Family outraged after Maple Batalia’s killer given temporary release from prison Saturday

Nearly eight years after their daughter’s murder, the family of Maple Batalia is in disbelief after learning her killer was allowed to temporarily leave prison Saturday.

SURREY (NEWS 1130) —  Nearly eight years after their daughter’s murder, the family of Maple Batalia is in disbelief after learning her killer was allowed to temporarily leave prison Saturday.

Maple’s sister Roseleen says she and her parents are registered with the Parole Board of Canada to be notified whenever Gurjinder Dhaliwal makes an application for compassionate release or day release.

Last week, Dhaliwal made a request for compassionate leave to visit a sick grandparent which has been approved by the board, leaving Batalia’s family devastated.

“Yesterday I got a call saying he applied again. They had the information that my family is not supportive of that. The facts have now changed, and the grandparent has passed away. So, they’ve granted him an escorted visit with two correctional officers, he would wear his jail attire, feet and arms tied and be able to go to the viewing but not the public event,” Roseleen says.

Dhaliwal was out for around three-and-a-half hours, escorted by officers the entire time, and could only interact with immediate family members at the private viewing.

Roseleen Batalia calls it an injustice against her younger sister, adding she made it clear to the parole board exactly how her family felt., adding this is an injustice to Maple and her family who continue to grapple with her murder.

“What is the point of us writing these letters if you are going to constantly violate my sister’s rights, and our rights and allow him to do these things when she never had the same rights. For me, it’s still unfair,” she says.

“They said the criteria for them is what is the chance he would re-offend when he’s outside. But why is this about him re-offending? It should be about why should he be able to participate in these things when he took that same right away from another person.”

She also highlights what she calls issues with the process, saying there’s not enough transparency for those involved.

“Yesterday, I didn’t even know that someone had passed away. I thought it was another application because a family member was sick. It’s confusing and unorganized. It feels like our feedback isn’t being taken seriously,” she tells News 1130.

“I’m left at being at the same spot where we were eight years ago. All I can picture is the same brutal, horrible person who took my sister’s life being able to be out in the open air, to have that satisfaction of being able to say bye to a family member that my sister never got.”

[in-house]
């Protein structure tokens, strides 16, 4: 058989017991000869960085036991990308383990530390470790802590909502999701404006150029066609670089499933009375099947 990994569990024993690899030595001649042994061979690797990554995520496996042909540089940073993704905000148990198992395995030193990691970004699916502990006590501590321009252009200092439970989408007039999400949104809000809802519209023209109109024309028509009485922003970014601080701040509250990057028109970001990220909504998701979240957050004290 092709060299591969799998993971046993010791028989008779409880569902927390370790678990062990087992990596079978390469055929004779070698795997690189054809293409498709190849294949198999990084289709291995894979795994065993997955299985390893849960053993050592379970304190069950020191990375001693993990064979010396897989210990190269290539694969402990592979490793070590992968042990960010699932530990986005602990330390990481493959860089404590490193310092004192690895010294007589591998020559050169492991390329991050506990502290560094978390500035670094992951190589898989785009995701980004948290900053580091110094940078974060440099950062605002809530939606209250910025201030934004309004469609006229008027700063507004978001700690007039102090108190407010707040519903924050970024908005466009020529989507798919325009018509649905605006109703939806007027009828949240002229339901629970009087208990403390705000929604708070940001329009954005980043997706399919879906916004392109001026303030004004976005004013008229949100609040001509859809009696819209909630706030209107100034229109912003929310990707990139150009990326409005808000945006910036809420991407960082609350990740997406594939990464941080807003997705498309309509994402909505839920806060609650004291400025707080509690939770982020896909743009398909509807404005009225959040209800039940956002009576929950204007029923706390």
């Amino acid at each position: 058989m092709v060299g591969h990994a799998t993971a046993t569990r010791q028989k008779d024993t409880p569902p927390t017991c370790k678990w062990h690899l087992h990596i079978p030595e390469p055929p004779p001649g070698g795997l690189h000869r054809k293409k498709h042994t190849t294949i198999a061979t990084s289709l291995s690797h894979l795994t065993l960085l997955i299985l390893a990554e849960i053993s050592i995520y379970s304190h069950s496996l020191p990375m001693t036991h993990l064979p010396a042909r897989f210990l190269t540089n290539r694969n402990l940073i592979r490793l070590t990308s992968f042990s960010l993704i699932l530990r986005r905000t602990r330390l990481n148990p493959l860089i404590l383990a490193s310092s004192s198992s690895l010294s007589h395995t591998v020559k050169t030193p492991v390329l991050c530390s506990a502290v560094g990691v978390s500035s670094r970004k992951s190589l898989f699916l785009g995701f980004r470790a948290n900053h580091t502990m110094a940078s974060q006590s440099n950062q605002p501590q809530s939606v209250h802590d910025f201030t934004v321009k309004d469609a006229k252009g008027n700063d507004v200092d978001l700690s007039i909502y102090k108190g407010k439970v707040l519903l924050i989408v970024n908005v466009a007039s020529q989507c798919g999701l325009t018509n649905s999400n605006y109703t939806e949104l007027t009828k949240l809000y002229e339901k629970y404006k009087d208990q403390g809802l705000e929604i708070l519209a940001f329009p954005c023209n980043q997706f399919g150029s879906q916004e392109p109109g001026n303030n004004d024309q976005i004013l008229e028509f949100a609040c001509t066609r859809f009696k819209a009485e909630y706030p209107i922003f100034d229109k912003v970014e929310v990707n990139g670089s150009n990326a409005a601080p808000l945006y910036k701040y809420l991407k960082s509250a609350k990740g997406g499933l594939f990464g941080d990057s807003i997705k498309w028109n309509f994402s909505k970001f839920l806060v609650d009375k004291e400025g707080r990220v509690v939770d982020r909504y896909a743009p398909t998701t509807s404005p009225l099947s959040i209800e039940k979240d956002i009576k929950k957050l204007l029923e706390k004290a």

With the anniversary coming up, Roseleen Batalia says Dhaliwal’s visit has rehashed painful memories the family has been struggling to cope with.

“Not only are we traumatized that we lost such a beautiful human being, we’re lost at words for the types of rights the offender still has. Jail is supposed to be some sort of punishment. What difference does this make?”

“For me, my family we will keep fighting for more rights to protect victims and their families. Even recently, Bhavkiran Dhesi and her family are going through the same battle. They’ll be stuck in the court system for so long.”

Roseleen Batalia is calling for the government to look at expedited trials when it comes to these types of cases and asking why extra funding can’t be allocated for cases tied to violence against women.

“In B.C. we see high profile cases of women being killed at the hands of someone they know, being delayed and delayed. When will it stop? When are we going to put the example so people think twice before they even think of taking another life like that?”

She also wants to see a speedier process in court when it comes to trials, adding her own sister’s murder trial took more than five years before Dhaliwal was eventually found guilty and sentenced.

“Trials take years on end, stop the delay tactics. Put more funding into crime victim cases, allocate that money where it needs to go and help create laws that are deterrents to people who think they can abuse and kill women. There are more families out there suffering and it needs to stop. It needs to start at the government level.”

In September of 2011, Maple was shot and stabbed to death as she left Surrey’s SFU campus by Dhaliwal, her ex-boyfriend. In 2016, Dhaliwal was sentenced to life in prison, with no chance of parole for 21 years.

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